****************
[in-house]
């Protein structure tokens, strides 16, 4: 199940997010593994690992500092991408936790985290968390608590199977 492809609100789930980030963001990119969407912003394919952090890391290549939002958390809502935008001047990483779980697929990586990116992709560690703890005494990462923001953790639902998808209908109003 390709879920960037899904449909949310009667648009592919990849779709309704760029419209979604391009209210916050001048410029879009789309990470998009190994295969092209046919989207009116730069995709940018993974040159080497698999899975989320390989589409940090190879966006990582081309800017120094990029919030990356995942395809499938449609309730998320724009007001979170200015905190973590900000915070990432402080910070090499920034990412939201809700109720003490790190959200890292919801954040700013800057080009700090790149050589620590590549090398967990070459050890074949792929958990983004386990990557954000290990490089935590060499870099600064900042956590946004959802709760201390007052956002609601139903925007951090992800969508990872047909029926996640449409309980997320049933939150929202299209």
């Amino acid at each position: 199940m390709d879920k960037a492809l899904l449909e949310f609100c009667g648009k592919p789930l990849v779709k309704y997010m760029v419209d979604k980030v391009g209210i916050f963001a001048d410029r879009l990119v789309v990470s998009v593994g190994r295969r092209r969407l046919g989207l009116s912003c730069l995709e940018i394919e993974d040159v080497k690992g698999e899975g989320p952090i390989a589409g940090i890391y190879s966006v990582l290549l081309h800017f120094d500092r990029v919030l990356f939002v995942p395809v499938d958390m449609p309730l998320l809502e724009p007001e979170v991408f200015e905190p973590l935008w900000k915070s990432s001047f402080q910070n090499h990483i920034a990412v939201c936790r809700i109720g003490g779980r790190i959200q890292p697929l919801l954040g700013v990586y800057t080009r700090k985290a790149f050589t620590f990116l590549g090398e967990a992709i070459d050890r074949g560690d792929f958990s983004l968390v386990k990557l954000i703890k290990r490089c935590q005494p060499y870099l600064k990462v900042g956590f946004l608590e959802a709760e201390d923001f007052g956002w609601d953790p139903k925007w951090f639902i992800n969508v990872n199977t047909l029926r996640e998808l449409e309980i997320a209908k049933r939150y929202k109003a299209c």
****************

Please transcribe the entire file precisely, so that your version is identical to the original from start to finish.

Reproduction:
[in-house]
């Protein structure tokens, strides 16, 4: 199940997010593994690992500092991408936790985290968390608590199977 492809609100789930980030963001990119969407912003394919952090890391290549939002958390809502935008001047990483779980697929990586990116992709560690703890005494990462923001953790639902998808209908109003 390709879920960037899904449909949310009667648009592919990849779709309704760029419209979604391009209210916050001048410029879009789309990470998009190994295969092209046919989207009116730069995709940018993974040159080497698999899975989320390989589409940090190879966006990582081309800017120094990029919030990356995942395809499938449609309730998320724009007001979170200015905190973590900000915070990432402080910070090499920034990412939201809700109720003490790190959200890292919801954040700013800057080009700090790149050589620590590549090398967990070459050890074949792929958990983004386990990557954000290990490089935590060499870099600064900042956590946004959802709760201390007052956002609601139903925007951090992800969508990872047909029926996640449409309980997320049933939150929202299209």
């Amino acid at each position: 199940m390709d879920k960037a492809l899904l449909e949310f609100c009667g648009k592919p789930l990849v779709k309704y997010m760029v419209d979604k980030v391009g209210i916050f963001a001048d410029r879009l990119v789309v990470s998009v593994g190994r295969r092209r969407l046919g989207l009116s912003c730069l995709e940018i394919e993974d040159v080497k690992g698999e899975g989320p952090i390989a589409g940090i890391y190879s966006v990582l290549l081309h800017f120094d500092r990029v919030l990356f939002v995942p395809v499938d958390m449609p309730l998320l809502e724009p007001e979170v991408f200015e905190p973590l935008w900000k915070s990432s001047f402080q910070n090499h990483i920034a990412v939201c936790r809700i109720g003490g779980r790190i959200q890292p697929l919801l954040g700013v990586y800057t080009r700090k985290a790149f050589t620590f990116l590549g090398e967990a992709i070459d050890r074949g560690d792929f958990s983004l968390v386990k990557l954000i703890k290990r490089c935590q005494p060499y870099l600064k990462v900042g956590f946004l608590e959802a709760e201390d923001f007052g956002w609601d953790p139903k925007w951090f639902i992800n969508v990872n199977t047909l029926r996640e998808l449409e309980i997320a209908k049933r939150y929202k109003a299209c």